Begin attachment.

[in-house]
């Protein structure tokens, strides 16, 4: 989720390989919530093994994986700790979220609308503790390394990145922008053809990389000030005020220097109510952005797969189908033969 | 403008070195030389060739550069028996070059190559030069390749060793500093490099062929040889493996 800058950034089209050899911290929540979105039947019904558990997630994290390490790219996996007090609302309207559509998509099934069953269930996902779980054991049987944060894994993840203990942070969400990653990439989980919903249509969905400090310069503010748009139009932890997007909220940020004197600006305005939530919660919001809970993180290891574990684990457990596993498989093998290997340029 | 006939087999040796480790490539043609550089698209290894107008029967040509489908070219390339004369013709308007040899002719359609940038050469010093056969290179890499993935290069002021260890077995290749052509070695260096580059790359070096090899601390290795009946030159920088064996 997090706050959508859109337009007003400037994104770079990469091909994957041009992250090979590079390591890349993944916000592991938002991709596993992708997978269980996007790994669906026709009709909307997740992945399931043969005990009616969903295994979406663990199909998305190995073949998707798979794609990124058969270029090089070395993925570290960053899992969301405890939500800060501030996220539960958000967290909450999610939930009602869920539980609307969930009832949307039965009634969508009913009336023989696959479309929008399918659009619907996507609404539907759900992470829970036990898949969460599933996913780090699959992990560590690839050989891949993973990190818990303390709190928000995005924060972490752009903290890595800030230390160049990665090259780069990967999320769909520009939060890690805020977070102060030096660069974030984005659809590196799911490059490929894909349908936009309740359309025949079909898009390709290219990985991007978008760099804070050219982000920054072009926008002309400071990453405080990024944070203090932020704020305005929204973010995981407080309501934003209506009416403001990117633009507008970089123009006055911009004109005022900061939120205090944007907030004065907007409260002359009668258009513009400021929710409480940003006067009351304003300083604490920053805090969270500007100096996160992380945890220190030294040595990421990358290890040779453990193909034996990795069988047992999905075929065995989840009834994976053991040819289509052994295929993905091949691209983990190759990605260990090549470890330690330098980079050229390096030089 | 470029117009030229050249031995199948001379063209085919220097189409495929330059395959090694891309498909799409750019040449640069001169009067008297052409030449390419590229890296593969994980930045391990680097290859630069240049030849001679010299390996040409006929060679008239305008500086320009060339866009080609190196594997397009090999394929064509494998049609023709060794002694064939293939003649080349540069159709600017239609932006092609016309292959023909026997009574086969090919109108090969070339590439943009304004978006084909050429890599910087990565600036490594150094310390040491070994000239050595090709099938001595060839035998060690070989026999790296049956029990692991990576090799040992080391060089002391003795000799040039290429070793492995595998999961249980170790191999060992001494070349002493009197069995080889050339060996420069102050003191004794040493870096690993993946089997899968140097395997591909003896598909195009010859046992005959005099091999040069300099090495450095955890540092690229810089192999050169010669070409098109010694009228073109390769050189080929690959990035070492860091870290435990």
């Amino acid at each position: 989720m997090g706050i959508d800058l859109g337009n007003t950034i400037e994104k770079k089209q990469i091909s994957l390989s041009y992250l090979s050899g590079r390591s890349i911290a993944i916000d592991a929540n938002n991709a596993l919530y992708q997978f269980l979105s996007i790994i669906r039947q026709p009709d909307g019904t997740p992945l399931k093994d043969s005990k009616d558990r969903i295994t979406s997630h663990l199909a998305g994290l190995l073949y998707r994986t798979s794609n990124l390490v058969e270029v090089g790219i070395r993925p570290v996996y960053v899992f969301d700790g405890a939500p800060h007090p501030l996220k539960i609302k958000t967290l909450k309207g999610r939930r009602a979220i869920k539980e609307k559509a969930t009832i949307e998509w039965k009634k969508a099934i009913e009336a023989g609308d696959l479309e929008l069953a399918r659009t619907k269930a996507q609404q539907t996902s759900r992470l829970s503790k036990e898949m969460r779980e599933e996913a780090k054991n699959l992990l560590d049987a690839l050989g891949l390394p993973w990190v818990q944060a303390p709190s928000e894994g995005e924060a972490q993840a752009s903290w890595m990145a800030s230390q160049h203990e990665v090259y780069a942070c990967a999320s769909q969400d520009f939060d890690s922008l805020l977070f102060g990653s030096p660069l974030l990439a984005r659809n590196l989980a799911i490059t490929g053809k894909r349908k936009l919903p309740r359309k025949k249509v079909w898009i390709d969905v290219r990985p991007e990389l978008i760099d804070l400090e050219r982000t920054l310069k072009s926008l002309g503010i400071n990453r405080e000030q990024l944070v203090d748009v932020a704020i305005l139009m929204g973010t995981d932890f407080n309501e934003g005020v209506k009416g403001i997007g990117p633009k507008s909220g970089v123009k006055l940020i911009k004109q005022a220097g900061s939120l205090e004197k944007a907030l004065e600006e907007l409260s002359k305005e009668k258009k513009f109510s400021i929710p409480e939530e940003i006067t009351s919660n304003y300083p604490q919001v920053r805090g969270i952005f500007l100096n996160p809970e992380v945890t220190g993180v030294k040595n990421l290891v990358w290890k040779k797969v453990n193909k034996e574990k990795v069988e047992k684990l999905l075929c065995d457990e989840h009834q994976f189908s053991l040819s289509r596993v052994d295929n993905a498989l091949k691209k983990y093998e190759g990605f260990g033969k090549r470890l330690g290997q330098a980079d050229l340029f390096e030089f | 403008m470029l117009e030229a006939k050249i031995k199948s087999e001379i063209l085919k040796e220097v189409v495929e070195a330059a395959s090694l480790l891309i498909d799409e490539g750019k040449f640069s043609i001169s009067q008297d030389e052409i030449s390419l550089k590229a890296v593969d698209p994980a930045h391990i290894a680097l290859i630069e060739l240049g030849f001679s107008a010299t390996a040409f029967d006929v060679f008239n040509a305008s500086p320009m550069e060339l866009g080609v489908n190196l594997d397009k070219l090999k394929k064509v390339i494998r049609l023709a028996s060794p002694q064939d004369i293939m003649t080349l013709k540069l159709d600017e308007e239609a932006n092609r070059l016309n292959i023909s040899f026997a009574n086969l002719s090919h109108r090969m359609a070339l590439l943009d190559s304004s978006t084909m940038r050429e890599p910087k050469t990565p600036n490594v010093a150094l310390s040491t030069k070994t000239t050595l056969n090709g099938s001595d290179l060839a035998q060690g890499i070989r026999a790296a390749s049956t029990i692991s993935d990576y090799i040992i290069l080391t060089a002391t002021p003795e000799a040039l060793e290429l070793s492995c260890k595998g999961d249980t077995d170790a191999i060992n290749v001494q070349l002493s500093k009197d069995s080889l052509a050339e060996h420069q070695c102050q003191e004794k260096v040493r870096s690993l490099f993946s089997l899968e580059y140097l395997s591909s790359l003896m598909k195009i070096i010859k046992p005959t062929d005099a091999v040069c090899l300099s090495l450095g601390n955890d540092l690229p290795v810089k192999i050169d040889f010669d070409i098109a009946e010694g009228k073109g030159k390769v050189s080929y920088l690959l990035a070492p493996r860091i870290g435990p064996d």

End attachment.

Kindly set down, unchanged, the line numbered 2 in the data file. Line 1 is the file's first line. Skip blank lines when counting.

């Protein structure tokens, strides 16, 4: 989720390989919530093994994986700790979220609308503790390394990145922008053809990389000030005020220097109510952005797969189908033969 | 403008070195030389060739550069028996070059190559030069390749060793500093490099062929040889493996 800058950034089209050899911290929540979105039947019904558990997630994290390490790219996996007090609302309207559509998509099934069953269930996902779980054991049987944060894994993840203990942070969400990653990439989980919903249509969905400090310069503010748009139009932890997007909220940020004197600006305005939530919660919001809970993180290891574990684990457990596993498989093998290997340029 | 006939087999040796480790490539043609550089698209290894107008029967040509489908070219390339004369013709308007040899002719359609940038050469010093056969290179890499993935290069002021260890077995290749052509070695260096580059790359070096090899601390290795009946030159920088064996 997090706050959508859109337009007003400037994104770079990469091909994957041009992250090979590079390591890349993944916000592991938002991709596993992708997978269980996007790994669906026709009709909307997740992945399931043969005990009616969903295994979406663990199909998305190995073949998707798979794609990124058969270029090089070395993925570290960053899992969301405890939500800060501030996220539960958000967290909450999610939930009602869920539980609307969930009832949307039965009634969508009913009336023989696959479309929008399918659009619907996507609404539907759900992470829970036990898949969460599933996913780090699959992990560590690839050989891949993973990190818990303390709190928000995005924060972490752009903290890595800030230390160049990665090259780069990967999320769909520009939060890690805020977070102060030096660069974030984005659809590196799911490059490929894909349908936009309740359309025949079909898009390709290219990985991007978008760099804070050219982000920054072009926008002309400071990453405080990024944070203090932020704020305005929204973010995981407080309501934003209506009416403001990117633009507008970089123009006055911009004109005022900061939120205090944007907030004065907007409260002359009668258009513009400021929710409480940003006067009351304003300083604490920053805090969270500007100096996160992380945890220190030294040595990421990358290890040779453990193909034996990795069988047992999905075929065995989840009834994976053991040819289509052994295929993905091949691209983990190759990605260990090549470890330690330098980079050229390096030089 | 470029117009030229050249031995199948001379063209085919220097189409495929330059395959090694891309498909799409750019040449640069001169009067008297052409030449390419590229890296593969994980930045391990680097290859630069240049030849001679010299390996040409006929060679008239305008500086320009060339866009080609190196594997397009090999394929064509494998049609023709060794002694064939293939003649080349540069159709600017239609932006092609016309292959023909026997009574086969090919109108090969070339590439943009304004978006084909050429890599910087990565600036490594150094310390040491070994000239050595090709099938001595060839035998060690070989026999790296049956029990692991990576090799040992080391060089002391003795000799040039290429070793492995595998999961249980170790191999060992001494070349002493009197069995080889050339060996420069102050003191004794040493870096690993993946089997899968140097395997591909003896598909195009010859046992005959005099091999040069300099090495450095955890540092690229810089192999050169010669070409098109010694009228073109390769050189080929690959990035070492860091870290435990």